He filed the instant section 2255 application on March 24, 1967. He sought relief on three grounds: (1) he was mentally incompetent at the time he pleaded guilty; (2) the plea of guilty was the product of coercion and false promises to the effect that he would, after pleading guilty, be committed for a study under 18 U.S.C. § 4208(b) (1964), after which he would be sentenced to imprisonment for not more than ten years; and (3) at the time he pleaded guilty the procedures specified in Rule 11, Federal Rules of Criminal Procedure, were not followed.

The application was denied without hearing. On this appeal Oliver renews each of these grounds for relief, arguing that his allegations in the district court concerning them at least entitled him to an evidentiary hearing.

With regard to the mental incompetency ground, which Oliver raised for the first time in this third collateral proceeding, his principal factual allegation is that at the time of the sentencing he requested the court for a psychiatric evaluation "because I think I need it." Examination of the record indicates that he made such a statement and that he also told the court:

"It shows through the record that I need it, I believe. I have had a long record and I don't know the reason for it. So I believe it would aid me."

But the record also indicates that what Oliver was requesting, and what his lawyer was also seeking, was a study under 18 U.S.C. § 4208(b). The purpose of such a study, as the statute expressly states, is to provide the court with more detailed information "as a basis for determining the sentence to be imposed * * *." Neither Oliver nor his attorney told the court at that time that there was a question as to Oliver's mental competency to enter a plea of guilty.3  Neither of them made a motion under 18 U.S.C. § 4244 (1964) for a judicial determination of Oliver's mental competency to enter a plea.4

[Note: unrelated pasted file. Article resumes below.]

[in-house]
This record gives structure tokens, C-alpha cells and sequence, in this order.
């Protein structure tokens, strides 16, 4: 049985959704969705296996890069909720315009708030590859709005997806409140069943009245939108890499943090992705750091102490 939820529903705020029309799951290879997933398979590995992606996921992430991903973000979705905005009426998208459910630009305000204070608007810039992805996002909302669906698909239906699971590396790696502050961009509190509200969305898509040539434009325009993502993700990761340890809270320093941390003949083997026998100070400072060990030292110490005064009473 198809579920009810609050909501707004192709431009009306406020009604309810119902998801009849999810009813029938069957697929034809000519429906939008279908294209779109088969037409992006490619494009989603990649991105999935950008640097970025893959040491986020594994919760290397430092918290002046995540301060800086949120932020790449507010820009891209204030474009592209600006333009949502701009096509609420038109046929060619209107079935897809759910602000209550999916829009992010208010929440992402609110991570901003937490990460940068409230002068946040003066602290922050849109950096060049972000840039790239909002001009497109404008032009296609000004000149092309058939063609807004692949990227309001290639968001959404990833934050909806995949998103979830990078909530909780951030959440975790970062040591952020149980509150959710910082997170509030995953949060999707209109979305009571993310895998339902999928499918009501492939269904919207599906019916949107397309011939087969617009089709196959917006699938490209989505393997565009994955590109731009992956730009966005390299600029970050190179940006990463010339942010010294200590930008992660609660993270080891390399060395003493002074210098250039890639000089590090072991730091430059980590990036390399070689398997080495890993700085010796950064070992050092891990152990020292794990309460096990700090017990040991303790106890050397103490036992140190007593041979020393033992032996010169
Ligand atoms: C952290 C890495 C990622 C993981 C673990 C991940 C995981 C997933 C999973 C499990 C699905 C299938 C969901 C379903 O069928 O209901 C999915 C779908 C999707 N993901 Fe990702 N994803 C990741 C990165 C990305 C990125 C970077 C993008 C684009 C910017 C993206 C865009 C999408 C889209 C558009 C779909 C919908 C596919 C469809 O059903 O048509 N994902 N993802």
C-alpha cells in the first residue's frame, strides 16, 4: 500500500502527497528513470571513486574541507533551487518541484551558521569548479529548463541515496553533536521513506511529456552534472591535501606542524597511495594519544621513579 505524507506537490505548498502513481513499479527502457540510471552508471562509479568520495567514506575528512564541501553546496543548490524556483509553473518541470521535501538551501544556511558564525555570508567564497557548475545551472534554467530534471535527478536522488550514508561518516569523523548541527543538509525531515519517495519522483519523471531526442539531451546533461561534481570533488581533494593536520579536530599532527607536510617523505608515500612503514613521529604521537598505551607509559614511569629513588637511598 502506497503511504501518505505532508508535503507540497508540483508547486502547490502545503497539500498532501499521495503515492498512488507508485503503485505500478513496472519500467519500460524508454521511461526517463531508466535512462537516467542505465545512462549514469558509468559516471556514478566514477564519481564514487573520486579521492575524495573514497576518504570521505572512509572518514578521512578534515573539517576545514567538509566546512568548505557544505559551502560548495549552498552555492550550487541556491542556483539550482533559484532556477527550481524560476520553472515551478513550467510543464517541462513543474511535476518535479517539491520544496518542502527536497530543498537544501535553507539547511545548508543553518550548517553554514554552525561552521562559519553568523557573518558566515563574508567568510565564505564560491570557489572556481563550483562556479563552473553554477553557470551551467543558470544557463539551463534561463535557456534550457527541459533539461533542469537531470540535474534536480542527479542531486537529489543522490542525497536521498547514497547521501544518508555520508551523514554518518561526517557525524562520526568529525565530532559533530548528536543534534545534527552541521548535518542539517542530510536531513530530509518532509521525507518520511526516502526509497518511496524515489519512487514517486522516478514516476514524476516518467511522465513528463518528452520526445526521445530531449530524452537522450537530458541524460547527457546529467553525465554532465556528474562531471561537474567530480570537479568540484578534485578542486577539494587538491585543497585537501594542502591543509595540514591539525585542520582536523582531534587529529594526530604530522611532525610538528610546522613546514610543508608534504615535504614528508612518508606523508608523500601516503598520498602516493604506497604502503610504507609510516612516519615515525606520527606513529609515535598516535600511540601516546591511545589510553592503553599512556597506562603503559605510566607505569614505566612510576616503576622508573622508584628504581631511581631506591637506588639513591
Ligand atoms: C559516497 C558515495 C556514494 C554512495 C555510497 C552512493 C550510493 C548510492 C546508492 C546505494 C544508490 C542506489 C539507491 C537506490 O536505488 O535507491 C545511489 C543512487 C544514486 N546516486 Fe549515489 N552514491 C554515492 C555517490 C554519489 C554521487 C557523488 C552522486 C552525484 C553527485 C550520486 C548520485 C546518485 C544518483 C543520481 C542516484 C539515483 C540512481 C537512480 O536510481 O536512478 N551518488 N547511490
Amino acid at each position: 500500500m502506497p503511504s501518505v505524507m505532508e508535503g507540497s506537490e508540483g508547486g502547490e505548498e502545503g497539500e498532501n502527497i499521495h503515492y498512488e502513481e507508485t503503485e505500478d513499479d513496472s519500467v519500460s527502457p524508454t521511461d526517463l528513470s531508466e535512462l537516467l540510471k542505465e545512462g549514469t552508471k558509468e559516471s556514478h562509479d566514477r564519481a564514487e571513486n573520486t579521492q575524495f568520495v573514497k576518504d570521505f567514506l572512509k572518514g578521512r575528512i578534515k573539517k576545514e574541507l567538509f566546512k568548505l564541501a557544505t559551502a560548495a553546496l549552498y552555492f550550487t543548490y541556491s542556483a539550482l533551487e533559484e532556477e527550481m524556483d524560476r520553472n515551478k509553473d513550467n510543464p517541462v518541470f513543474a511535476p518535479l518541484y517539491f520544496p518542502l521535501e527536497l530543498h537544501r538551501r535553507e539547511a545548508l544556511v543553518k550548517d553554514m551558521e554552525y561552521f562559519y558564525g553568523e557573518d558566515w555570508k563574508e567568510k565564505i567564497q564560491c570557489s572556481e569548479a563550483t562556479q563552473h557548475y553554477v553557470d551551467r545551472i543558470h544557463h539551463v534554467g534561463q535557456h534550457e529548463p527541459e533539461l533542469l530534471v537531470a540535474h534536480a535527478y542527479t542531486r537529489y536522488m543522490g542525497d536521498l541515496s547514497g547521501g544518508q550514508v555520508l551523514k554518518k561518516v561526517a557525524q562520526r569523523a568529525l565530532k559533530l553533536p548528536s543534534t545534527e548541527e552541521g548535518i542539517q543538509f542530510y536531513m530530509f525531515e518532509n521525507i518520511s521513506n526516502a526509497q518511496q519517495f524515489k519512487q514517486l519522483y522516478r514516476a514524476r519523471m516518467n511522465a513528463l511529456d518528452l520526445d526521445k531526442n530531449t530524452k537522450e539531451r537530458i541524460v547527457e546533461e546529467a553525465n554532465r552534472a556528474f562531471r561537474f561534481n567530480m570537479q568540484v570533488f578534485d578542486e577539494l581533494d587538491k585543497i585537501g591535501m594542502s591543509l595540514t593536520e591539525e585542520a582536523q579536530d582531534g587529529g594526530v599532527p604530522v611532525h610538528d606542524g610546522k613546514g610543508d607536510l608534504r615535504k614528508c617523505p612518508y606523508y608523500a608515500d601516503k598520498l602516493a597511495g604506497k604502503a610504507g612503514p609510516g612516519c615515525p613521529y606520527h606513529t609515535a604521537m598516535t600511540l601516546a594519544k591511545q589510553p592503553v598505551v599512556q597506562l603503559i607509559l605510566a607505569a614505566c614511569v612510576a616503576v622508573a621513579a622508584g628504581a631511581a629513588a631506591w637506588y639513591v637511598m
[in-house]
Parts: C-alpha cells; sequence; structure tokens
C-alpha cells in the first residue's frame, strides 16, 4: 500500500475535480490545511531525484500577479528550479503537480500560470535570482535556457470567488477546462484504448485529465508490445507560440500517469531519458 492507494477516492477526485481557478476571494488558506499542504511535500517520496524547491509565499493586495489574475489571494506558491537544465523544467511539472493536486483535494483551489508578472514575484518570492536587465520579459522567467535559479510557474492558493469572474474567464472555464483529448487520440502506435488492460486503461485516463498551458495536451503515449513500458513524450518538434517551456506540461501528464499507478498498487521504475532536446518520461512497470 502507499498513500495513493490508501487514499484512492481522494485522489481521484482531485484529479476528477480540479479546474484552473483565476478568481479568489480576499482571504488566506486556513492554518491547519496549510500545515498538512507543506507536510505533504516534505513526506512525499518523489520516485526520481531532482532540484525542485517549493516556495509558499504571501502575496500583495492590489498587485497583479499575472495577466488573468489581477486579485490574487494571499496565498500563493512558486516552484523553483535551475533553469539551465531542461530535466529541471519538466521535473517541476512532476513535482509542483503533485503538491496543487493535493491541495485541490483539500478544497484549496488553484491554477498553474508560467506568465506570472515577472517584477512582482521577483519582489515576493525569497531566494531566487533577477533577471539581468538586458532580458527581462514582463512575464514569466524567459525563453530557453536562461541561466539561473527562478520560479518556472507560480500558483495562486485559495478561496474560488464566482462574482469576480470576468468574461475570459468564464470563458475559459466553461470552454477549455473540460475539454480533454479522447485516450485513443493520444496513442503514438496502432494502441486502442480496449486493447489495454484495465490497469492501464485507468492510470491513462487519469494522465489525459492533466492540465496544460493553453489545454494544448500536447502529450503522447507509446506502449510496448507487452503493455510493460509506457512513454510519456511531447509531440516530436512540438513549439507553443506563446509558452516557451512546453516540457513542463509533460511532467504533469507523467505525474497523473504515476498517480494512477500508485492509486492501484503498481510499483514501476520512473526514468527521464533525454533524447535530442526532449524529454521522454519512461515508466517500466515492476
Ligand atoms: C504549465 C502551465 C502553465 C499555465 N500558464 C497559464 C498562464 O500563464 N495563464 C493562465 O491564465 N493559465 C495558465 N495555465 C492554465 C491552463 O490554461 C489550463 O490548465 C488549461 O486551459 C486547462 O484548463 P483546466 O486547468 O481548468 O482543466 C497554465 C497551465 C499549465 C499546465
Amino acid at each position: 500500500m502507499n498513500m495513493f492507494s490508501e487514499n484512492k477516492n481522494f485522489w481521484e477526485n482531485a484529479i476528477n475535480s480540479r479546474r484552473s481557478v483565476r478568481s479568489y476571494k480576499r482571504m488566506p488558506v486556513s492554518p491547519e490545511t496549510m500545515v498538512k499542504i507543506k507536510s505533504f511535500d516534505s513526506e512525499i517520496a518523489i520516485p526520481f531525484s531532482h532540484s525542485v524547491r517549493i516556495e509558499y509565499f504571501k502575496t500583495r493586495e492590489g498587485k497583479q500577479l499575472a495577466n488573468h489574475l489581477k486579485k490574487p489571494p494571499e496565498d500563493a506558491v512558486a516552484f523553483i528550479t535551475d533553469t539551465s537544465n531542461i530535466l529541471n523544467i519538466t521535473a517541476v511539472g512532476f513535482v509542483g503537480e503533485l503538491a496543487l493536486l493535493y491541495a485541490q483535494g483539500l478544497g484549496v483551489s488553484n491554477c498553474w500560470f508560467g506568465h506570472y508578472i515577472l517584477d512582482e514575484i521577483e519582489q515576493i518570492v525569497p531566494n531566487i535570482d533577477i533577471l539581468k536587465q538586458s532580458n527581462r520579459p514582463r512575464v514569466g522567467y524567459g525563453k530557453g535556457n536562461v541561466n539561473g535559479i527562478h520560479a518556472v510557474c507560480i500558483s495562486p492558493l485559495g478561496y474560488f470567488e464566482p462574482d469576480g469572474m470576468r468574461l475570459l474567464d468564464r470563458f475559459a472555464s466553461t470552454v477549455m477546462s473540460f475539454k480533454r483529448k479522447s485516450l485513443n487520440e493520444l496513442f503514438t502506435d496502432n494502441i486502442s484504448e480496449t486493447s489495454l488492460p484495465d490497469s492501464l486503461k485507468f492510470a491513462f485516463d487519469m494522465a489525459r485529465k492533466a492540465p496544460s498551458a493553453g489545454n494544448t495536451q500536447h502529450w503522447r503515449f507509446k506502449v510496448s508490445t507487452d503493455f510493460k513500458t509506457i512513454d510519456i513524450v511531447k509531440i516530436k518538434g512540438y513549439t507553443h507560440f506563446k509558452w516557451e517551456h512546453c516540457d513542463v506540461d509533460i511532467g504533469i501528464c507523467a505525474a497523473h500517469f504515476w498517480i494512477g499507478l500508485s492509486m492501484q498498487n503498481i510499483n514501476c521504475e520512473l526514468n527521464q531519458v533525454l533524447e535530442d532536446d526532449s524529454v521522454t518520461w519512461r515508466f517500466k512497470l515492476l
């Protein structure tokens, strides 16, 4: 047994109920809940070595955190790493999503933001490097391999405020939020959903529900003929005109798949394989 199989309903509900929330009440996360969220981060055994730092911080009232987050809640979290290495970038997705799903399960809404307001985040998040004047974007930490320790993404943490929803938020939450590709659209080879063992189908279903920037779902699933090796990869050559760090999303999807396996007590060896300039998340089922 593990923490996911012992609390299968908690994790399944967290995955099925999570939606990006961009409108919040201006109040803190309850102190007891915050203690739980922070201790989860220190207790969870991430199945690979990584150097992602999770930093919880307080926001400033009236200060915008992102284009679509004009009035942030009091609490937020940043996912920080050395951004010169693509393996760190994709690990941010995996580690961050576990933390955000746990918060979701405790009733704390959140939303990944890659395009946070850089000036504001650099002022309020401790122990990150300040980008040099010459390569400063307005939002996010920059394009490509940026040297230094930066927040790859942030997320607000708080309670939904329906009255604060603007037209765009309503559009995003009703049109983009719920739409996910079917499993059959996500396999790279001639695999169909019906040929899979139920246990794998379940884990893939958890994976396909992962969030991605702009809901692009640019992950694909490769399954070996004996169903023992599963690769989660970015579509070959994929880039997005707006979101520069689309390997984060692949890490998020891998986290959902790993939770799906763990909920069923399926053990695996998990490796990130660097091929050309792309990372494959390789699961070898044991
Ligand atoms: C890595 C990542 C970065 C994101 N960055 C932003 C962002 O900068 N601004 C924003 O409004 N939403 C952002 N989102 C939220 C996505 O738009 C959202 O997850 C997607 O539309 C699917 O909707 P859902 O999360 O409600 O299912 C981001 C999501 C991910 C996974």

Nor does Oliver allege that at any later time, prior to the filing of this section 2255 application, he made a representation to the court, prison officials, his lawyers, or anyone else, that he was not mentally competent at the time he entered his plea. He makes no allegations concerning prison conduct or prison studies and reports bearing upon his mental competency. He makes no allegations of a history of mental illness, or of mental illness in the family. The probation report which was before the court when the plea was accepted contains the statement: "there are no indications of an emotional imbalance in the family background."

Mental incompetency of the accused to enter an intelligent plea of guilty is available as a ground of collateral attack under section 2255. United States v. McNicholas, 4 Cir., 298 F.2d 914, 916. But here the application and supporting papers recite only bare conclusions on the matter, unsupported by any factual allegations not belied by the record. Under these circumstances the district court had the power to reject this ground for relief without a hearing. See Sanders v. United States, 373 U.S. 1, 19, 83 S. Ct. 1068, 10 L. Ed. 2d 148.5